County Will Discuss Visitor Study Results

Monday, February 26, 5:30 – 7:30 p.m., Orcas Senior Center

— from San Juan Communications —

Local, state, and federal agencies that manage lands or recreation facilities in the San Juan Islands sponsored a study in 2017 to collect better information about use, impacts, visitors, and preferences for management. The study addresses several questions related to San Juan Islands tourism, public lands, and recreation areas. The goal is to describe visitor experiences on San Juan Islands public lands, their trips, their opinions about impacts or problems, and their views on management actions that might be used to address problems.

The study included:

    • A survey of ferry passengers (visitors and residents)
    • Surveys of visitors to attraction sites (e.g., Lime Kiln State Park, Moran State Park, Shark Reef Sanctuary)
    • Counts and observations of use at attraction sites
    • An inventory of accommodations on the three main islands (San Juan, Orcas, and Lopez)
    • An analyses of visitation from WSF, other passenger ferries, airlines, and marinas

Information will be used to inform decisions about development (campgrounds, lodging, roads, parking), recreation uses (boating, biking, trail networks), and ways to manage or better distribute use to enhance the quality or sustainability of visitor experiences. It is anticipated to facilitate efficiencies in cooperative planning among recreation managers.

The study, funded through county lodging tax grant and National Park Service investment, is being conducted for several agencies (including San Juan County Parks, San Juan County Land Bank, San Juan Islands Visitor Bureau, Washington State Parks, WA State Department of Natural Resources Bureau of Land Management, and the National Park Service) by Confluence Research and Consulting. For more information about the study, contact Dr. Doug Whittaker at 907-346-3769 or Dona Wuthnow, Parks & Fair Director at 360-370-7452

Public Presentations

Highlights from the study will be presented at four public events as listed below. The presentations will run about 1.25 hours, integrated with about 45 minutes of discussion.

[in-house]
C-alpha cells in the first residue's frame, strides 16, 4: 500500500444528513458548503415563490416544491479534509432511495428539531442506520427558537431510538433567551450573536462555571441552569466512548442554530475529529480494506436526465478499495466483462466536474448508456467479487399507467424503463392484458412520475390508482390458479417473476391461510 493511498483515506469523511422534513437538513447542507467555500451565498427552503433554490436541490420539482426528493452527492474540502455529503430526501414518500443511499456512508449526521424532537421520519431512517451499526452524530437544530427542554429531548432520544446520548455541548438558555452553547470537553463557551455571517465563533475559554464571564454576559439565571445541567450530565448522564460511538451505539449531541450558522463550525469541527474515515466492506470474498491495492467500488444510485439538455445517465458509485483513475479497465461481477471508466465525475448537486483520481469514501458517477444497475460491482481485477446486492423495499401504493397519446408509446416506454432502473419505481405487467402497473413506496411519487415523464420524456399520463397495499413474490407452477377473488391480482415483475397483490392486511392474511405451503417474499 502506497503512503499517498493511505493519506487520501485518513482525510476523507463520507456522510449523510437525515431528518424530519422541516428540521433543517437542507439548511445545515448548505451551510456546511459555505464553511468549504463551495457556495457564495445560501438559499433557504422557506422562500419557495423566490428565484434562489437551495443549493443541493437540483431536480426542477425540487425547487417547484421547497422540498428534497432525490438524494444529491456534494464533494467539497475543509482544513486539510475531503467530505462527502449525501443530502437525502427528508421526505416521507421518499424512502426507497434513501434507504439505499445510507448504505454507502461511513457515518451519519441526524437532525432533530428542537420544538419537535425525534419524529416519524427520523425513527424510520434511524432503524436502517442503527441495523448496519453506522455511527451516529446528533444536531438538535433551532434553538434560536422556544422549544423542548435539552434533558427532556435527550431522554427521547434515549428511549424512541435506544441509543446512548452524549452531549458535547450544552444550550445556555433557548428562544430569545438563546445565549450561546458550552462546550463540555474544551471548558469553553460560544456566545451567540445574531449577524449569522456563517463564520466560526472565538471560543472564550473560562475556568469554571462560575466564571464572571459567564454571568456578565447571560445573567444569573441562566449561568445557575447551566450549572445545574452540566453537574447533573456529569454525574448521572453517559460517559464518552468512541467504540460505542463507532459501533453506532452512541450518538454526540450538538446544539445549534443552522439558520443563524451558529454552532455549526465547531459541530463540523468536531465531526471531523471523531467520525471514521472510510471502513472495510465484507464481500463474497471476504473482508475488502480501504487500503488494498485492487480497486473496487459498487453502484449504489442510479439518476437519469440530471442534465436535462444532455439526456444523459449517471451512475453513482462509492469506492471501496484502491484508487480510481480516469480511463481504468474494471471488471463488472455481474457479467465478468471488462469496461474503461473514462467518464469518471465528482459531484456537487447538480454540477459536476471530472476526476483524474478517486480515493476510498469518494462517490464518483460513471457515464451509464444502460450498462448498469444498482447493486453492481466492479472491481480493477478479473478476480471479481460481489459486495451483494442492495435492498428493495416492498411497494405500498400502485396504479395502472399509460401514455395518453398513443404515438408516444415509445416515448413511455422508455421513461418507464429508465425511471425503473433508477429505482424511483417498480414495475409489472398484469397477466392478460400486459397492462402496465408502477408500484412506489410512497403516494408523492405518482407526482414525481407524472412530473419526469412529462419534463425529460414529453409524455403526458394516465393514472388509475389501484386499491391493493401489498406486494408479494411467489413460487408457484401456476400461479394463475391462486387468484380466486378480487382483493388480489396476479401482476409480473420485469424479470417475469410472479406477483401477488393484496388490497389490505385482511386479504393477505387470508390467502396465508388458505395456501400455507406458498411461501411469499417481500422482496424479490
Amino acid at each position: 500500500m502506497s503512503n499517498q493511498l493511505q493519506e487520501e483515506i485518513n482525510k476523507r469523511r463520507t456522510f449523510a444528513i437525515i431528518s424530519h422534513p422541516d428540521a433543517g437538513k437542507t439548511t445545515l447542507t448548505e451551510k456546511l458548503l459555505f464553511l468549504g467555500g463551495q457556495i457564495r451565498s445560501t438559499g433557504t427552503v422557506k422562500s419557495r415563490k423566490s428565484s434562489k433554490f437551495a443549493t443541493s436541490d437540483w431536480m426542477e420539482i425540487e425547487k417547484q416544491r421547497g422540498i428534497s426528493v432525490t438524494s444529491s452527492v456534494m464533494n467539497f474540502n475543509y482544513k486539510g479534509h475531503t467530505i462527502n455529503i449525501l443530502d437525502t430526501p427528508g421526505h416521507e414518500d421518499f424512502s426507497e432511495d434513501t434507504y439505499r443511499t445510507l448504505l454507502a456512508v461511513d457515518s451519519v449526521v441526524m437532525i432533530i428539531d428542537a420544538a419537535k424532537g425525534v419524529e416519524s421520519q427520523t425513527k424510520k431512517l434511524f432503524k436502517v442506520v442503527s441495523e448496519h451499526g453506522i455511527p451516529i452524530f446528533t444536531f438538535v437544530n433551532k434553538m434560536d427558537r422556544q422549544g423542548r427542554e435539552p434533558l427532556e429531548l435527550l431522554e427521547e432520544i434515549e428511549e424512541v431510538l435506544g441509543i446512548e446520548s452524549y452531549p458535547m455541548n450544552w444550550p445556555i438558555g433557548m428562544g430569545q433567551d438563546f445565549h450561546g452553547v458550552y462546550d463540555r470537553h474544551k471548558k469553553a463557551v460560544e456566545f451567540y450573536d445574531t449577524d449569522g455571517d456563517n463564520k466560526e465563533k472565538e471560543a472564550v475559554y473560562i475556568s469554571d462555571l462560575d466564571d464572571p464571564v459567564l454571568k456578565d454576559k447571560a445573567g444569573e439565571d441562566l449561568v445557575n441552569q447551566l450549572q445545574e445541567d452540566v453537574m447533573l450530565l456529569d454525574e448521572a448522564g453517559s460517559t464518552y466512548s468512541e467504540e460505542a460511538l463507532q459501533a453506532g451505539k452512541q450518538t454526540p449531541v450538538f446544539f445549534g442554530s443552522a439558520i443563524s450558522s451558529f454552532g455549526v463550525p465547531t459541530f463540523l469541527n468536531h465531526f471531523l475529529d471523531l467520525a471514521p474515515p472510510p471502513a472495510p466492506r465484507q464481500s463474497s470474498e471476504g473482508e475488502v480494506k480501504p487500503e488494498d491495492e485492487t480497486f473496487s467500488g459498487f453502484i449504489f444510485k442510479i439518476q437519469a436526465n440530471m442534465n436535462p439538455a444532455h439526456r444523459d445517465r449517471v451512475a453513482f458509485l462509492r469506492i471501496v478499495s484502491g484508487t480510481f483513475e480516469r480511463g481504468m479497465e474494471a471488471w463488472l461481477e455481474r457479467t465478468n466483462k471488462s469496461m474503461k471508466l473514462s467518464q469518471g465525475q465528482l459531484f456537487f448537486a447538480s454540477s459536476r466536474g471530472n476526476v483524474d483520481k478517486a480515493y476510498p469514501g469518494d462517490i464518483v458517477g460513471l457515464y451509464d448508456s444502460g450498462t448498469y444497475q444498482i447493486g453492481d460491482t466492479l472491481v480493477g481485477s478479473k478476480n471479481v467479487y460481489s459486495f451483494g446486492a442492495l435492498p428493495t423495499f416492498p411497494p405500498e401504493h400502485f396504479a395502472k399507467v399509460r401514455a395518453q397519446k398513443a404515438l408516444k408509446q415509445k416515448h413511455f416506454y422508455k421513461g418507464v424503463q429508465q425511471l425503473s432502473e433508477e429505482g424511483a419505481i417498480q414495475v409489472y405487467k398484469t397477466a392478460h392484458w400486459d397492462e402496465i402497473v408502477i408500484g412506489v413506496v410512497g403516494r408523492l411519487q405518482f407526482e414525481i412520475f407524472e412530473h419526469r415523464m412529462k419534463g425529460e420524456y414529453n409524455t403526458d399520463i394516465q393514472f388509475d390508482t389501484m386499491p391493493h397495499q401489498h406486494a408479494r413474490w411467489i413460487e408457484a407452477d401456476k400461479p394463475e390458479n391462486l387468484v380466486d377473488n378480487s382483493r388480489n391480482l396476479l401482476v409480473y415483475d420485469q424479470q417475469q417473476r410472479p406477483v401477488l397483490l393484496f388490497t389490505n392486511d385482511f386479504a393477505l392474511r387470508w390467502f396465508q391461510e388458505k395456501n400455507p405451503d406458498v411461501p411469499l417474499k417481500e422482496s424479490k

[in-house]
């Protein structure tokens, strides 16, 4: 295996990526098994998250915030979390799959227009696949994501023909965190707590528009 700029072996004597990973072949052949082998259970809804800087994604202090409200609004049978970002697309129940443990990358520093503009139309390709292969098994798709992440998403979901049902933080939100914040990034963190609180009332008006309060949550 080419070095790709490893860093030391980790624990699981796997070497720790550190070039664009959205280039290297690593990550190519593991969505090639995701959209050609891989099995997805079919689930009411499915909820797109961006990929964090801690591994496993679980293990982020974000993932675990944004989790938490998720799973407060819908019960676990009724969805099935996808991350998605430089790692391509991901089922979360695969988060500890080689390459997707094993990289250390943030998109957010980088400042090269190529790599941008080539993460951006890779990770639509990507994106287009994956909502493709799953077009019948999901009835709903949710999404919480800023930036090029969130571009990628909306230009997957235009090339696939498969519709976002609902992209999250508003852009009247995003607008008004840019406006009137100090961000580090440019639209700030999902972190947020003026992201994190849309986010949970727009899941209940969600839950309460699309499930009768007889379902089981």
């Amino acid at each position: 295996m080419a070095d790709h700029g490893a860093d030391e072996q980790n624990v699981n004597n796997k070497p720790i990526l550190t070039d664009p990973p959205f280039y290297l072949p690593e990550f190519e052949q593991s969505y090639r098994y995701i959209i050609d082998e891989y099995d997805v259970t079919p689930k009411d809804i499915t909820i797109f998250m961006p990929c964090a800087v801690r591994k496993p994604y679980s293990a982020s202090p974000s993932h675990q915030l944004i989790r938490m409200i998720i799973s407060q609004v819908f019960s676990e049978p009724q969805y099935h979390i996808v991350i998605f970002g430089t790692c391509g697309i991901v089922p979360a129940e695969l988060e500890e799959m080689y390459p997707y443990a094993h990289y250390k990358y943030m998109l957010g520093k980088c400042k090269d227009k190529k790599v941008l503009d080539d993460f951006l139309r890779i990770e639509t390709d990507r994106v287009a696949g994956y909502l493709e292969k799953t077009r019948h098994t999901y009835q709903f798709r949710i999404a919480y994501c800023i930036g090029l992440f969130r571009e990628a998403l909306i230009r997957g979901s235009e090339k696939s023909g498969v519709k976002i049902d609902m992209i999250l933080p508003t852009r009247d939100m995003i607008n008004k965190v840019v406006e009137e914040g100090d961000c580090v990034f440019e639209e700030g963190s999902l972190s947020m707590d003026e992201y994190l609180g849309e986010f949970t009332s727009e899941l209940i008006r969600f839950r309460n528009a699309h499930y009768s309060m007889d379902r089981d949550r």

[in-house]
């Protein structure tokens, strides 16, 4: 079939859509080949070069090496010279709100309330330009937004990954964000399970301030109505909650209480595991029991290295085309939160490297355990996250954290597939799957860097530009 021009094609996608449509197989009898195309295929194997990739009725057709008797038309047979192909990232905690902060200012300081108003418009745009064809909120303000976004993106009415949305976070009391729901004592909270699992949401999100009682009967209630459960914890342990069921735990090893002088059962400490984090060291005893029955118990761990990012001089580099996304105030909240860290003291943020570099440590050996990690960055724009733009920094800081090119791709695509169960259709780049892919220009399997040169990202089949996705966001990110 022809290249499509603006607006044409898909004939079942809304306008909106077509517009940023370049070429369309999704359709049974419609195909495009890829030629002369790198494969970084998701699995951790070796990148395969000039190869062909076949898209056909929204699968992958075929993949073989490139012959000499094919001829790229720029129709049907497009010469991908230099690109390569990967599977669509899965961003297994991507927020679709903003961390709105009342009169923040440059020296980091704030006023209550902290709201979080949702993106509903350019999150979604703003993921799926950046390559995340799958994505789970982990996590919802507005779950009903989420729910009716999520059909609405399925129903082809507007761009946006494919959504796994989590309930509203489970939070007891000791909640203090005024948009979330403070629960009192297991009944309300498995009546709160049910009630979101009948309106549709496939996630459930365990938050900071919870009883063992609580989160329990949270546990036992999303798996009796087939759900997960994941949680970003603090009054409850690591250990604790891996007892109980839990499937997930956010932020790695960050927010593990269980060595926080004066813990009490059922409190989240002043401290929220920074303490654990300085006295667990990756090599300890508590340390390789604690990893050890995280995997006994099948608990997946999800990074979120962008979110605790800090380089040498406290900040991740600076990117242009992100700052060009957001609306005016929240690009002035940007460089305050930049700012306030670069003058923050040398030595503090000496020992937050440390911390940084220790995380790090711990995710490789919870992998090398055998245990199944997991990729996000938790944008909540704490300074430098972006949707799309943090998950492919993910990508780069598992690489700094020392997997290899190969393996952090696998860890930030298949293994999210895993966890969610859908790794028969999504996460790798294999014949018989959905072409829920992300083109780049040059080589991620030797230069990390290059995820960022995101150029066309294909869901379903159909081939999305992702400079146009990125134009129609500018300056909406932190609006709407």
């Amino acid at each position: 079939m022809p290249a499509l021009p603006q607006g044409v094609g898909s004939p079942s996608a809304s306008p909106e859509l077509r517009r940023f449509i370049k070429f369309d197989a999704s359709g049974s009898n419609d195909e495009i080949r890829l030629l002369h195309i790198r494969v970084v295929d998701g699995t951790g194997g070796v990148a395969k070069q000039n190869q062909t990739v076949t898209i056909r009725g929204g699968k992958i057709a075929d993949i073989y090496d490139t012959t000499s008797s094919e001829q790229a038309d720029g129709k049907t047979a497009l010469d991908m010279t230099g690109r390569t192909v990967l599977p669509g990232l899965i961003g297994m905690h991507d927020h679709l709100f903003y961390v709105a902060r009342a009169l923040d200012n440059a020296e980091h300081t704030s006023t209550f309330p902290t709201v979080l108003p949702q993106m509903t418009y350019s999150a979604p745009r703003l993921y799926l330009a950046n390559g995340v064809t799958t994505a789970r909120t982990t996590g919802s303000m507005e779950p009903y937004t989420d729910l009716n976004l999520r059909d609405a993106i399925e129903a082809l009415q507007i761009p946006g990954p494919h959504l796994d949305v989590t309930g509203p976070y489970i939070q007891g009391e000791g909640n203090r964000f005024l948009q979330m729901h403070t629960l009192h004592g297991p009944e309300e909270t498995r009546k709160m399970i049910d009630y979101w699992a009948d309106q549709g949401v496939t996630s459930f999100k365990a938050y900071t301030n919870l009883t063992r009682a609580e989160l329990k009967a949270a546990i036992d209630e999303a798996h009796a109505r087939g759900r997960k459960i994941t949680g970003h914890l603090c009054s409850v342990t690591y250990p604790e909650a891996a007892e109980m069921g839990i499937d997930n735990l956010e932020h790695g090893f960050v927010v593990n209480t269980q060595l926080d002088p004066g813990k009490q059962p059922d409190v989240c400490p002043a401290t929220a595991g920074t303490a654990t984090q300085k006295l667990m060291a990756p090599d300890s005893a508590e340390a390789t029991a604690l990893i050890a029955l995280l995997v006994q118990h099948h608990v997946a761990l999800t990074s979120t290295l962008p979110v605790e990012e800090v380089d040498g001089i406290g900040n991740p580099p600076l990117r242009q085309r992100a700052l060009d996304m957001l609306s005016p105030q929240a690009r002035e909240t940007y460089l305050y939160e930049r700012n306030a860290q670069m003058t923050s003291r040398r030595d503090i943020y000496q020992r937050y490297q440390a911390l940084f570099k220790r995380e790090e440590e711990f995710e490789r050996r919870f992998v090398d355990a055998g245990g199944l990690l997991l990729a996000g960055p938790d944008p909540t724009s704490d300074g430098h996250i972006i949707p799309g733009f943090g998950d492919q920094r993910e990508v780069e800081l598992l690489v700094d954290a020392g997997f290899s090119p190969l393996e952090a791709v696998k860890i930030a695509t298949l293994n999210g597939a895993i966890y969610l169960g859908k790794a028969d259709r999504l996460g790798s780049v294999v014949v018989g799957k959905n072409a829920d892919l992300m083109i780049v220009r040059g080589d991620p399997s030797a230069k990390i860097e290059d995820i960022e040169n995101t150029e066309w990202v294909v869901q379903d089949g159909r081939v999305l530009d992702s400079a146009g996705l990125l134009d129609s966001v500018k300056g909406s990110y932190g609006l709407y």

• Mon Feb 26 9:00 to 11:00 am Meeting with County Council, Friday Harbor, San Juan
  • Mon Feb 26 5:30 to 7:30 pm Senior Center, Eastsound, Orcas
  • Tue Feb 27 5:30 to 7:30 pm Grace Episcopal Church, Lopez Village, Lopez
  • Wed Feb 28 5:30 to 7:30 pm San Juan Public Library, Friday Harbor, San Juan
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Comments

County Will Discuss Visitor Study Results — 4 Comments

  1. Wasn’t the county lodging tax originally (way back) supposed to help mitigate the effects of tourism on infrastructure, the Island, and residents? Is it now only being used to attract more tourists and shore up tourist businesses? Wouldn’t we be better off encouraging year-round businesses? Just sayin’…

  2. I’m not sure where your information that the lodging tax: “originally (way back) was supposed to help mitigate the effects of tourism on infrastructure…” etc. is derived.

    Originally, (1967) it was created to help pay for a stadium in Seattle (see: https://dor.wa.gov/sites/default/files/legacy/Docs/reports/2010/Tax_Reference_2010/06taxhistory.pdf)

    Today, the state authorizes a county to levy and collect a special excise tax not to exceed two percent on the sale of or charge made for the furnishing of lodging. The use of the levy/2% by the county is controlled under http://apps.leg.wa.gov/rcw/default.aspx?cite=67.28.180

    Tourism promotion is defined: http://apps.leg.wa.gov/rcw/default.aspx?cite=67.28.1816

    I find nothing to support your contention that this tax was originally intended to mitigate the “effects of tourism.” But I am most open to seeing your citation.

  3. Janet, perhaps it was just a dream that those who love the Island had…I don’t know but I heard talk about it here.

  4. Maybe it was my dream. That we are neighbors. That we all stop pointing fingers and saying “this is better — you are wrong. OR “No THIS is better, YOU are wrong.” That we talk to one another without castigating blame — or judgment. That solutions are not black or white and are never simple. That we should not look to what makes us personally most comfortable — but seek out what serves the needs of all of us as a community. I have that dream. And while you may not see it, I too love this island. A lot.

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